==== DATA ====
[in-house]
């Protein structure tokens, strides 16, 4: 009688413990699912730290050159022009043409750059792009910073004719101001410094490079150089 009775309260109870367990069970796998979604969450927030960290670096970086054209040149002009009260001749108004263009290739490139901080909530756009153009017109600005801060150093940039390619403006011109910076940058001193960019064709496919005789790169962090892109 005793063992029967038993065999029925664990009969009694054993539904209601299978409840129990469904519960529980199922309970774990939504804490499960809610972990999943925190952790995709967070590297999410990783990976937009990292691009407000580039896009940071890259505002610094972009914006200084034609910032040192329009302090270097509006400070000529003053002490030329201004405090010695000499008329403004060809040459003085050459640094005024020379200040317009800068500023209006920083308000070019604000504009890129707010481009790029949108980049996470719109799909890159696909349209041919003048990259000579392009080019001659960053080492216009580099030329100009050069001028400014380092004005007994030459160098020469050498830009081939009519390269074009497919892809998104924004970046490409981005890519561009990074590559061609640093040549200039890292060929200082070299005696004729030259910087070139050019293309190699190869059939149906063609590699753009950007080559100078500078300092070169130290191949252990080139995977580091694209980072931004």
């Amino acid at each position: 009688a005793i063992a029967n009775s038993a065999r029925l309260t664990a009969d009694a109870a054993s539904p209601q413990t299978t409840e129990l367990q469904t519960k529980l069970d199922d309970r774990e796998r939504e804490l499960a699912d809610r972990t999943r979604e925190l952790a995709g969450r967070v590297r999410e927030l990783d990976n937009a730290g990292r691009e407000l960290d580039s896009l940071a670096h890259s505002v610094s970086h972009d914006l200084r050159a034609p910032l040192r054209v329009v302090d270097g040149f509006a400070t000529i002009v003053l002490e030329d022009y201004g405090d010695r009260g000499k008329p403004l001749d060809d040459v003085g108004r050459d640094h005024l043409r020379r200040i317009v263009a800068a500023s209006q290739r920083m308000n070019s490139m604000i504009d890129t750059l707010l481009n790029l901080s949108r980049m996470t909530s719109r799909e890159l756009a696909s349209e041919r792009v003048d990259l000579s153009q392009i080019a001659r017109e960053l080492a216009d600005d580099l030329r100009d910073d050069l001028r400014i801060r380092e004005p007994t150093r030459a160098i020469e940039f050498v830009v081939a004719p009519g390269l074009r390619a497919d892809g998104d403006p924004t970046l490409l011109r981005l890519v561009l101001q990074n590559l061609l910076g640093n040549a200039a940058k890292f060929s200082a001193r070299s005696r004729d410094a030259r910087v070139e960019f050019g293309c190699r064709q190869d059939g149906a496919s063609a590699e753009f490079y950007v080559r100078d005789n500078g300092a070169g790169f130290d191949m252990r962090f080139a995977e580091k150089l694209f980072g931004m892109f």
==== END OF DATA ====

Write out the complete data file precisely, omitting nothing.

[in-house]
């Protein structure tokens, strides 16, 4: 009688413990699912730290050159022009043409750059792009910073004719101001410094490079150089 009775309260109870367990069970796998979604969450927030960290670096970086054209040149002009009260001749108004263009290739490139901080909530756009153009017109600005801060150093940039390619403006011109910076940058001193960019064709496919005789790169962090892109 005793063992029967038993065999029925664990009969009694054993539904209601299978409840129990469904519960529980199922309970774990939504804490499960809610972990999943925190952790995709967070590297999410990783990976937009990292691009407000580039896009940071890259505002610094972009914006200084034609910032040192329009302090270097509006400070000529003053002490030329201004405090010695000499008329403004060809040459003085050459640094005024020379200040317009800068500023209006920083308000070019604000504009890129707010481009790029949108980049996470719109799909890159696909349209041919003048990259000579392009080019001659960053080492216009580099030329100009050069001028400014380092004005007994030459160098020469050498830009081939009519390269074009497919892809998104924004970046490409981005890519561009990074590559061609640093040549200039890292060929200082070299005696004729030259910087070139050019293309190699190869059939149906063609590699753009950007080559100078500078300092070169130290191949252990080139995977580091694209980072931004």
């Amino acid at each position: 009688a005793i063992a029967n009775s038993a065999r029925l309260t664990a009969d009694a109870a054993s539904p209601q413990t299978t409840e129990l367990q469904t519960k529980l069970d199922d309970r774990e796998r939504e804490l499960a699912d809610r972990t999943r979604e925190l952790a995709g969450r967070v590297r999410e927030l990783d990976n937009a730290g990292r691009e407000l960290d580039s896009l940071a670096h890259s505002v610094s970086h972009d914006l200084r050159a034609p910032l040192r054209v329009v302090d270097g040149f509006a400070t000529i002009v003053l002490e030329d022009y201004g405090d010695r009260g000499k008329p403004l001749d060809d040459v003085g108004r050459d640094h005024l043409r020379r200040i317009v263009a800068a500023s209006q290739r920083m308000n070019s490139m604000i504009d890129t750059l707010l481009n790029l901080s949108r980049m996470t909530s719109r799909e890159l756009a696909s349209e041919r792009v003048d990259l000579s153009q392009i080019a001659r017109e960053l080492a216009d600005d580099l030329r100009d910073d050069l001028r400014i801060r380092e004005p007994t150093r030459a160098i020469e940039f050498v830009v081939a004719p009519g390269l074009r390619a497919d892809g998104d403006p924004t970046l490409l011109r981005l890519v561009l101001q990074n590559l061609l910076g640093n040549a200039a940058k890292f060929s200082a001193r070299s005696r004729d410094a030259r910087v070139e960019f050019g293309c190699r064709q190869d059939g149906a496919s063609a590699e753009f490079y950007v080559r100078d005789n500078g300092a070169g790169f130290d191949m252990r962090f080139a995977e580091k150089l694209f980072g931004m892109f």